Last May, the city of Dallas provided libraries and other public buildings with free pads and tampons for any resident who needed them. Nearly half—43 percent—of the people who took part in this pilot program had reported missing school or work because they didn’t have access to menstrual products, a phenomenon called period poverty.
For most people who have a period, it’s an inconvenience that comes once a month. But if you can’t afford the pads and tampons that allow you to go to school or work, it’s an entirely different story.
Nationally, a poll of 1,000 teens ages 13 to 19 found that 1 in 5 had trouble affording period products, and 4 in 5 missed class time or know a classmate who missed school because they couldn’t get pads or tampons. Nearly 61 percent reported wearing a product for longer than recommended because they didn’t have access to enough.
“Twenty-five percent of women are in period poverty, and it doesn’t need to be that way,” Dallas City Councilwoman Paula Blackmon said in January. She advocated for the project early on with her youth commissioner, Arran Davis.
The PAD program used $200,000 from the federal American Rescue Plan Act for its seed funding, supplementing that with local donations that included a large fundraising effort by the Junior League of Dallas. The idea was to provide free feminine hygiene products at recreation centers, community centers, libraries, and WIC clinics in specific, high-poverty neighborhoods. As of October, the program had provided more than 2,500 packages of products at 24 locations. It will expand to 72 next month.
Last week, Office of Community Care Director Jessica Galleshaw and Senior Project Manager Victoria Moe updated the City Council’s Workforce Equity and Education committee on what Dallas learned during the first few months of the program. The demographic data it collected from participants will inform the program’s future.
To obtain a month’s supply of products, a Dallas resident can hand over a card completed with demographic information to a city staffer at any of the participating libraries or recreation centers. The cards can be filled out quickly, and Galleshaw said that staff at those locations were trained to accept the card and hand the discreetly-packaged bag over to the person requesting it, no questions asked.
The information on those cards taught the team a lot, including how much work and school Dallas residents were missing because of their periods. It also told them that the highest requests for products came from the 11 to 17 age group, and from two zip codes in West Dallas: 75211 and 75212.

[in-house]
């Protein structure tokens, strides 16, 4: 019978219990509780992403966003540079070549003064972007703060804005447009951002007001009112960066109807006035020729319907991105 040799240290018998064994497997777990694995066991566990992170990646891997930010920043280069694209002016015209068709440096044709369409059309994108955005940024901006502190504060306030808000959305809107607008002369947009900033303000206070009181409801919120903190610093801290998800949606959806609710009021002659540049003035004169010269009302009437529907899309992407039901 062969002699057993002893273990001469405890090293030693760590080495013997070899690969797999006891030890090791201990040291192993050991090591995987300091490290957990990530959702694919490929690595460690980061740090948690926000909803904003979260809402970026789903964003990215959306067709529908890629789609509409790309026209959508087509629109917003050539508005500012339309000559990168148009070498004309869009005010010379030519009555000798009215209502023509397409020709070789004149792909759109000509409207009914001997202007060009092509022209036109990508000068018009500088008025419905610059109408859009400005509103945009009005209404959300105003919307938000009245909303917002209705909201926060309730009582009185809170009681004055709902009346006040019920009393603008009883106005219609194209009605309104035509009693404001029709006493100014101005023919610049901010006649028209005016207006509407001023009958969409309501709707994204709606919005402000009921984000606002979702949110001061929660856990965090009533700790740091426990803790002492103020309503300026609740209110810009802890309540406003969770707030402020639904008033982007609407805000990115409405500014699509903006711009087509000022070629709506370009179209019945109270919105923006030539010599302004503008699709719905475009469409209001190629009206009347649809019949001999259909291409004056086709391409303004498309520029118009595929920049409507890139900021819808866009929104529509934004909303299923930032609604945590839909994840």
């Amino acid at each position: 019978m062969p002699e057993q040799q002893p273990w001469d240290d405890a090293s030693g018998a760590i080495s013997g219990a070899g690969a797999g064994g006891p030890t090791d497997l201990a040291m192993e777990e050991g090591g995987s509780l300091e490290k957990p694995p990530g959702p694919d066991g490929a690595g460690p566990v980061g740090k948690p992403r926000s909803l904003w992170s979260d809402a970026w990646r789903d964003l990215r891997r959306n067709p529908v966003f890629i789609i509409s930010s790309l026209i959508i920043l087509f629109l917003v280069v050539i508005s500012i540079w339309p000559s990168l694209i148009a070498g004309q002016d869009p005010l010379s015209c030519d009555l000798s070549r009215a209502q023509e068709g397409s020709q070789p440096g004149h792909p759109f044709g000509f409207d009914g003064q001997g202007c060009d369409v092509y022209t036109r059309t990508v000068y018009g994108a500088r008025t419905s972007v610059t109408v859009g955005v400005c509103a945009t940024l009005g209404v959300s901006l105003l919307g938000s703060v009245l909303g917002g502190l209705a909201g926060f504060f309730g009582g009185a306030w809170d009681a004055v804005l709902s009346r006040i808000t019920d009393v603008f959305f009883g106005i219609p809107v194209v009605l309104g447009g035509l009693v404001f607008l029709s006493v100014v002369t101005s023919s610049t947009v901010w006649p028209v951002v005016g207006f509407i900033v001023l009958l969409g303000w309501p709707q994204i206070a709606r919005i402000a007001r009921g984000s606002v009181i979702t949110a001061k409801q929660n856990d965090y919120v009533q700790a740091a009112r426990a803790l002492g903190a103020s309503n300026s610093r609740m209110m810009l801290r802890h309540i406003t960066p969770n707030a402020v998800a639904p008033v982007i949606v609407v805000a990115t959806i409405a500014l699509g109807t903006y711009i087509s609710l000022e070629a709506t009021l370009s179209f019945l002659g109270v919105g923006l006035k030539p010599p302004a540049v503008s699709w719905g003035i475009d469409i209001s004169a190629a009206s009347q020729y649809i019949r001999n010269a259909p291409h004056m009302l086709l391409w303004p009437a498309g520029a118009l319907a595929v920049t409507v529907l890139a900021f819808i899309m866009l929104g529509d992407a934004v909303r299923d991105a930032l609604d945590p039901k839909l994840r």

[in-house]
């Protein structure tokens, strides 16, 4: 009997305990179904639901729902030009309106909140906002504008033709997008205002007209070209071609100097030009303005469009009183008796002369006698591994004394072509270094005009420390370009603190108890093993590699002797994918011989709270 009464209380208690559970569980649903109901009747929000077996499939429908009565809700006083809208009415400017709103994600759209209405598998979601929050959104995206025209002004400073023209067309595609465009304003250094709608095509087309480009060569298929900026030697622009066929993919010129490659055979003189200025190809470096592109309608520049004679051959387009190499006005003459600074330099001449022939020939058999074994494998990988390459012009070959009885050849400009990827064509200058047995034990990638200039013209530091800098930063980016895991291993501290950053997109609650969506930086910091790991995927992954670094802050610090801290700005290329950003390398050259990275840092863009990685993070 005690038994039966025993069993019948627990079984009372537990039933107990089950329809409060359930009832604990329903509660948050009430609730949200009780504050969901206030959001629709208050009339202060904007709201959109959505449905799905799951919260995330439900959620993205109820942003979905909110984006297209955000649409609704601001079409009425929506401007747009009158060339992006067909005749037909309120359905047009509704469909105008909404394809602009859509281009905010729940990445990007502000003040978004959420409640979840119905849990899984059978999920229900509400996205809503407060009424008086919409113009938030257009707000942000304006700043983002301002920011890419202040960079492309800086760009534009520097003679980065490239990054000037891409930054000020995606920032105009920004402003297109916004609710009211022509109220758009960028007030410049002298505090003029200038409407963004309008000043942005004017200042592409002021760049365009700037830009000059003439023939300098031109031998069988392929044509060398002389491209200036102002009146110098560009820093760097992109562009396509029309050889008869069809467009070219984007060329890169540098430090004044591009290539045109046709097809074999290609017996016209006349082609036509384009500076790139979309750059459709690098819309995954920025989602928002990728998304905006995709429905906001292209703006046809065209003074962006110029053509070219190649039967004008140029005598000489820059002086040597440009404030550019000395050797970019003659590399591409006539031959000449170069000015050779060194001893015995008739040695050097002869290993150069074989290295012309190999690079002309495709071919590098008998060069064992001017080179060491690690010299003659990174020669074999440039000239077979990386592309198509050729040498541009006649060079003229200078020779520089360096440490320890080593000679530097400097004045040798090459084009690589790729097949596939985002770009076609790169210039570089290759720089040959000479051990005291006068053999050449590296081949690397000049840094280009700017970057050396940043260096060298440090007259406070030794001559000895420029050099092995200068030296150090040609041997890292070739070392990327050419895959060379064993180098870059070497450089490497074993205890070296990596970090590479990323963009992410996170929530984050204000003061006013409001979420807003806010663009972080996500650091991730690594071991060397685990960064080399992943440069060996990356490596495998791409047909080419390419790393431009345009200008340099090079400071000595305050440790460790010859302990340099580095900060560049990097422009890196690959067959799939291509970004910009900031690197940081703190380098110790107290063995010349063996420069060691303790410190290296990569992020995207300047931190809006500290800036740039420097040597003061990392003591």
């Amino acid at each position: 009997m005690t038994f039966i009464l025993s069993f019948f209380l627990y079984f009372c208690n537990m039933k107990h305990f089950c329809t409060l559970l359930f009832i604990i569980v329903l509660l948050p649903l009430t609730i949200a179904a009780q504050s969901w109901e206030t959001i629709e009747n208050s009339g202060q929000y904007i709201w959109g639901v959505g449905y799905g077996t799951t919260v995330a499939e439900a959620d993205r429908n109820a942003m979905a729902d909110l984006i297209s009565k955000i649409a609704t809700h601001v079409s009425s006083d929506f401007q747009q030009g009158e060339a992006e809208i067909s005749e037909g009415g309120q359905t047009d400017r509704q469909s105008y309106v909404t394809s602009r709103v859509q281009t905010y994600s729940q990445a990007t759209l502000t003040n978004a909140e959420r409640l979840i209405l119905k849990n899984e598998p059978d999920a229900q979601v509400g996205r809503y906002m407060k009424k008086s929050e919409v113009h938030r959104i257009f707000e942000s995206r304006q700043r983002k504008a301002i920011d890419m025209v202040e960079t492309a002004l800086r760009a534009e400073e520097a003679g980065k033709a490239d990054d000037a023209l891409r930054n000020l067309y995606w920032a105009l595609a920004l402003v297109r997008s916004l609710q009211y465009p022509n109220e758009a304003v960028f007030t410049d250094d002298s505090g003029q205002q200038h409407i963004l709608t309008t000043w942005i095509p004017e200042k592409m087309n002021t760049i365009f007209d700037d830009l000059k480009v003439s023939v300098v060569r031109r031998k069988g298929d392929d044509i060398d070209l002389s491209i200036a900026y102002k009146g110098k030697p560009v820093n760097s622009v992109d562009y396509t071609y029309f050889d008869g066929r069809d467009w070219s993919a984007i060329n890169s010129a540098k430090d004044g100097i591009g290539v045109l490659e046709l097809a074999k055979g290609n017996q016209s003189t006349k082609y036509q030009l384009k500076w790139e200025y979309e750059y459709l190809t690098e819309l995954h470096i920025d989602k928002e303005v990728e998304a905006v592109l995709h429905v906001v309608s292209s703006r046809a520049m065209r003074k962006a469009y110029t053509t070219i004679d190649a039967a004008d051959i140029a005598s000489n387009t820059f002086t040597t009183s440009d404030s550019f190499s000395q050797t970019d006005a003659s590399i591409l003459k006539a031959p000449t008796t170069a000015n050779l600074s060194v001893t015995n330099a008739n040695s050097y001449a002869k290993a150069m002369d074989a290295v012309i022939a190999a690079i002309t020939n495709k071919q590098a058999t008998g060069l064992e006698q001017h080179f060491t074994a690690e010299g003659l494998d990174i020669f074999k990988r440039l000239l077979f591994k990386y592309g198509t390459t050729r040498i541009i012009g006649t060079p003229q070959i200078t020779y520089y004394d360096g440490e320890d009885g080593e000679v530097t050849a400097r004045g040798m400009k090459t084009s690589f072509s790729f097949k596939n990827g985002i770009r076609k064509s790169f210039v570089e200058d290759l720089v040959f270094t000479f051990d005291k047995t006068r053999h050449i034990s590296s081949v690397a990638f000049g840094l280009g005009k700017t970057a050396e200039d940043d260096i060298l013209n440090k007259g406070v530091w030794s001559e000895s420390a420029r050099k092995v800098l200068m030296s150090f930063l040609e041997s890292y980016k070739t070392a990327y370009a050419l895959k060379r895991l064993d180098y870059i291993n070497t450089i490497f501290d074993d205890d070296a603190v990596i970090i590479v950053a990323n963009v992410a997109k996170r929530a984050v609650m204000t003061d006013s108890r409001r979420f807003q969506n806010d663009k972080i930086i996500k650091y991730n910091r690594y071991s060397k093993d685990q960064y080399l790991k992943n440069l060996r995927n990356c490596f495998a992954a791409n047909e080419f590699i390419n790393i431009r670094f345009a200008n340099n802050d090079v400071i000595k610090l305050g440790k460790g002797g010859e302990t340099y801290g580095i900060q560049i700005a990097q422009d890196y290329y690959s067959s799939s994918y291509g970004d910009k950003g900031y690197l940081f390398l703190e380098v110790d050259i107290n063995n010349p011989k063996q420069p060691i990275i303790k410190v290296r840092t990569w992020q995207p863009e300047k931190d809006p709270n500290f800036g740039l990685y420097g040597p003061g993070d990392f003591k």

Both Moe and Galleshaw said that they were surprised by how many participants had missed work or school because of their period.
“I was expecting it to come up,” Galleshaw said. “I wasn’t expecting it to be that high. The idea that people are having to miss specifically because they just don’t have the products they need to be able to feel safe, secure, confident, and clean is sad. And I’m glad we had the forethought to ask that question.”
With the framework in place, PAD will now expand to additional sites, which may eventually include Dallas ISD and Richardson ISD locations. Overall, the program has been well-received, and has attracted the attention of other cities that have begun to look at how to address the problem.
“Jo Giudice, our library director, has mentioned that there’s been a lot of conversations among fellow library folks,” Galleshaw said. “She was really eager, and both Dallas Public Library and Park and Recreation have been great partners.”
Several cities (including Fort Worth) offer free menstrual products in public restrooms. But Moe said it became clear early on that the city of Dallas would need to offer an entire month’s worth of products in order for the pilot to be successful.
“We wanted to provide a sustainable option, even just providing pads and tampons in restrooms is really not sustainable for menstruating individuals who have a need for them,” she said.
The city plans to expand the program to more sites as it searches for a sustainable way to continue funding it, considering those federal dollars won’t last forever. Both said they also planned to advocate for state and federal policy changes that could make things easier, too.
Period equity advocates say a federal-level policy change could help low-income individuals have better access to menstrual products by allowing those purchases with Supplemental Nutrition Assistance Program (or SNAP) funds or WIC vouchers. In their presentation last week, Moe and Galleshaw said that the city would be promoting that change, too.
The other challenge is ending the sales tax placed on these items. Twenty-three states and Washington D.C. have ended sales taxes on menstrual products or never had one to begin with, according to Period Equity, an organization that advocates for what its name implies. Another 17 states have had similar bills die in legislative committees or on the floor. The organization told Pew Charitable Trusts that 27 states that tax period products get nearly $120 million in revenue from those taxes each year.
In August, state Comptroller Glenn Hegar, state Sen. Joan Juffman, R-Houston, and Gov. Greg Abbott voiced support for exempting menstrual products from the state sales tax.
“Every woman knows that these products are not optional,” Huffman said. “They are essential to our health and well-being and should be tax exempt.” Hegar said that the state could “absorb this lost revenue easily.”
Councilwoman Blackmon advocated for the removal of the tax in the last legislative session, which failed. She said she’ll be advocating to have it removed in the upcoming session, too.
“I think every year at the state legislature there’s this push to remove taxes from these products because it’s basically a gender tax,” Blackmon said in January. “This is something that is a natural part of life, and we’re being taxed on it.”